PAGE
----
Ever since reading Michael Pollan’s An Omnivore’s Dilemma, I have felt the need to take responsibility for my carnivorous habits by manning up and actually killing an animal to be eaten.
This past weekend, the host family of a couple friends had gathered several animals from their finca and brought them to El Paraiso to slaughter and invited all of us to participate. We managed to slaughter 3 chickens and 2 rabbits. The duck and final chicken got lucky. As you can imagine, a chicken is a lot easier to kill, emotionally at least. That’s how I found myself in front of the second rabbit. After seeing the eyes of first rabbits, and hearing it scream, no one else could do it. Since I had committed myself to participating, I had to do it.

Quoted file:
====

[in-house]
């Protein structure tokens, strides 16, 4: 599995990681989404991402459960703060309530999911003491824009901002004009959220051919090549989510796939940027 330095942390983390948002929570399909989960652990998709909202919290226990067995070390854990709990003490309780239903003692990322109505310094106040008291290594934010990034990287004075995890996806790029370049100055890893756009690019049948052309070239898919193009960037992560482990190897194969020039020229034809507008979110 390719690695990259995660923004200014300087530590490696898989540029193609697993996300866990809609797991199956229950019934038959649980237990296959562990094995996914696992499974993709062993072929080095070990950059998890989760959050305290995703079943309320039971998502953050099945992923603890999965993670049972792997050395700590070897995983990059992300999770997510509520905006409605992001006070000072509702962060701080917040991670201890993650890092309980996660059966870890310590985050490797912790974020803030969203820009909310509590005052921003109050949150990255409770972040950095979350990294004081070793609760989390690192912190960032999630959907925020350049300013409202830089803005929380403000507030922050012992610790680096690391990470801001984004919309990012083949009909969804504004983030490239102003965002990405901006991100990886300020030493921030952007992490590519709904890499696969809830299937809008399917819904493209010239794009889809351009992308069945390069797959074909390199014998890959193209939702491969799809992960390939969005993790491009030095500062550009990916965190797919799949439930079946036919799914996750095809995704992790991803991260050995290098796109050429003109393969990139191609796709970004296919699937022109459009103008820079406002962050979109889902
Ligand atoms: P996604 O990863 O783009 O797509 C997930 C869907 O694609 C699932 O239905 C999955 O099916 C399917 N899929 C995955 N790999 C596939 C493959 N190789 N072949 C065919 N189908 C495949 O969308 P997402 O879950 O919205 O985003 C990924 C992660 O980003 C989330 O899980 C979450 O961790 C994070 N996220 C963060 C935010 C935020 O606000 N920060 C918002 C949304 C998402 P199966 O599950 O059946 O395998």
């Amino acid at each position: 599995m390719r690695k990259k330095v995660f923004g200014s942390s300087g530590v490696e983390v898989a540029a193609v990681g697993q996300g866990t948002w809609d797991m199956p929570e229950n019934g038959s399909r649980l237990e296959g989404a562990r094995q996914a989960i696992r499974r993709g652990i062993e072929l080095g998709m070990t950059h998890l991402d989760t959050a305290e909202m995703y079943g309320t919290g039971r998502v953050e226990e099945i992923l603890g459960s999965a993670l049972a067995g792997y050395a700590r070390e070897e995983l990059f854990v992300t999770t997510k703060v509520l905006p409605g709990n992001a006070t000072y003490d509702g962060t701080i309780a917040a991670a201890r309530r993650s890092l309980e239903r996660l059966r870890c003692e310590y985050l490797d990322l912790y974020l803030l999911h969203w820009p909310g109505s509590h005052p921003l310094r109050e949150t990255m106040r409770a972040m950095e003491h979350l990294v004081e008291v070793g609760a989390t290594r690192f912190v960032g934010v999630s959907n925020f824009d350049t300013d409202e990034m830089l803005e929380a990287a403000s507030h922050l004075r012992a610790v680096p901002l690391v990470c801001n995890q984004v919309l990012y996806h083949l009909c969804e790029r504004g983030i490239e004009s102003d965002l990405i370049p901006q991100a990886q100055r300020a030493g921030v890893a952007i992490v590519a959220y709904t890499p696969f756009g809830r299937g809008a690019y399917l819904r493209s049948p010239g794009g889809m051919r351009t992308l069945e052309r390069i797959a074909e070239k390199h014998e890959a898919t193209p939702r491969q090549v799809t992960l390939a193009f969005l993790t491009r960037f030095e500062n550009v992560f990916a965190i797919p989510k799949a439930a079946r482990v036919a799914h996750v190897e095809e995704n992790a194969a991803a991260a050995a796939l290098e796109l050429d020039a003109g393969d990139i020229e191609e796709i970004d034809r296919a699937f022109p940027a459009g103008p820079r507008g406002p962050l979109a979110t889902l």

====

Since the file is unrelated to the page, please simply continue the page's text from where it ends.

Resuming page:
I luckily got a sharper knife, so it was quicker, although you wouldn’t know it from movement of the rabbit. It was also messier than the first one. I personally didn’t get much blood on me beyond my hands, but my friend who was holding its back legs unfortunately did.
I have mixed feelings about it. It’s not an experience that I am looking to repeat anytime soon, but I am happy I did it. It gives you the full realization of what is involved in your dinner. I feel good that while it may not have lived a fully wild, happy life, it was life on a Honduran farm, which is nowhere near as bad as an American factory farm life.
As of writing this, I have not eaten the meat. I don’t know who will, but I do know that it will be eaten. I hope to be there as I would like to fully complete the cycle.
I got my chance to eat the rabbit. It was very delicious and topped with a very nice beer based sauce. I also got a chance to see the farm it came from. While the rabbits didn’t have as much freedom as the chickens, they definitely weren’t suffering.